On one hand, the compliance function is vastly different from any other in an organisation. It is a complicated function, highly dependent on others within the organisation for success, and it addresses a wide variety of highly specialised issues. On the other hand, it shares many of the same issues of any department with complex processes that extend deep into the organisation. Among these shared issues is the balance between centralisation and localisation of key processes.

The decision regarding what to keep consistent throughout and what to customise for specific offices or regions is an important one with many ramifications. Done well, a compliance programme is very effective and efficient. Done poorly, disaster can result. Generally, there are two primary reasons for localising compliance processes: legal requirements and efficiencies.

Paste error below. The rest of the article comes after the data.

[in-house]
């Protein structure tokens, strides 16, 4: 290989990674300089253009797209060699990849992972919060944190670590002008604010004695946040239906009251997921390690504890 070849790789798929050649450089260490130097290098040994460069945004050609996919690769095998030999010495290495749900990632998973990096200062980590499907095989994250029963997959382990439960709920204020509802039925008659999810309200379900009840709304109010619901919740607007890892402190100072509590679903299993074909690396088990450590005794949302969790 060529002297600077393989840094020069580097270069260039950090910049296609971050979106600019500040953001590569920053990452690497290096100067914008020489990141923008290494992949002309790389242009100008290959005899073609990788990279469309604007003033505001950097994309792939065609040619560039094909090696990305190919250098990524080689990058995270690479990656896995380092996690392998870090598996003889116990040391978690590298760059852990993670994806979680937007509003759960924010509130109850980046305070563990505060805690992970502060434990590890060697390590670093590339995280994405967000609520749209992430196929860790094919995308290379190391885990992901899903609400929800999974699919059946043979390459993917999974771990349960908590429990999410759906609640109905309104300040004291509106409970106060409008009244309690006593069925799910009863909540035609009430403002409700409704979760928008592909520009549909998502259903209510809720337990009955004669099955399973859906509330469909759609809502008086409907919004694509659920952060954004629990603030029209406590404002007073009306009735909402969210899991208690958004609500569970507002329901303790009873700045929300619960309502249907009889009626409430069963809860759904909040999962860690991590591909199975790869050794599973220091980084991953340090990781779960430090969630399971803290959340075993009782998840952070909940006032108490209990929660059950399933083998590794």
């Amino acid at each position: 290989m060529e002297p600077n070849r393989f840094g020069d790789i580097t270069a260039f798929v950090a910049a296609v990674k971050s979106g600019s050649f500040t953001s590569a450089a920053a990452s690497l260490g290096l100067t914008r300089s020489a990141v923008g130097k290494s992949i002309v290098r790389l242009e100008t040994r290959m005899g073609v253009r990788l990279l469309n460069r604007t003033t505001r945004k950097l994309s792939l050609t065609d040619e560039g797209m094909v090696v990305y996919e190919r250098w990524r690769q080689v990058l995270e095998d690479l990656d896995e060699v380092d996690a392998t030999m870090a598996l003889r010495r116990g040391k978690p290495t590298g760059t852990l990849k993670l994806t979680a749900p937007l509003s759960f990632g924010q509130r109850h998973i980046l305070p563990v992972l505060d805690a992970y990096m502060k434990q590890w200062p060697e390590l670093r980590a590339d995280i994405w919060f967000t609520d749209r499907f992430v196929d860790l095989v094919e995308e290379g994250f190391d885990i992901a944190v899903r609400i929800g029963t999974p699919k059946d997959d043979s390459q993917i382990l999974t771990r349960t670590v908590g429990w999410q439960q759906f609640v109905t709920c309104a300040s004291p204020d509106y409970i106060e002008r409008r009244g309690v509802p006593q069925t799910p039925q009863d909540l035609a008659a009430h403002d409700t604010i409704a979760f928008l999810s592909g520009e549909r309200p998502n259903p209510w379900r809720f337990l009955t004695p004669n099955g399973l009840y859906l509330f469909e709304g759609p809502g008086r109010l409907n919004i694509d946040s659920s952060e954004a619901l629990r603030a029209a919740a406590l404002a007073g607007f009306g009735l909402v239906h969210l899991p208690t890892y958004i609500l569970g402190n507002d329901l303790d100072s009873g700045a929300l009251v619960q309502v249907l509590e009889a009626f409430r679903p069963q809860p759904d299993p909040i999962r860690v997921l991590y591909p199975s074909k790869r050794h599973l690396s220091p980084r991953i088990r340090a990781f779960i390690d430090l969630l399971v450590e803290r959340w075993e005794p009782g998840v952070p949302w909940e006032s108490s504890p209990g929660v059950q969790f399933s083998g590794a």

The first is the most obvious and must always be considered, particularly by multinational organisations. To the extent a process is allowed in the country in which a company is headquartered, but illegal in other countries in which it has operations, localisation is critical. Policies and processes must have at least this amount of flexibility.

This then leads to the second reason – whether localising certain compliance processes makes a compliance programme more efficient and effective. This is a far more complicated decision.

The ‘what’ and the ‘how’

In making this decision, it is important to distinguish the ‘what’ from the ‘how’. The ‘what’ refers to the underlying principle or concept, often expressed in the form of a policy. Compliance concepts should not vary from one site or region to another. Consistency here is important.

Oct-Dec 2019 Issue

Society of Corporate Compliance and Ethics (SCCE)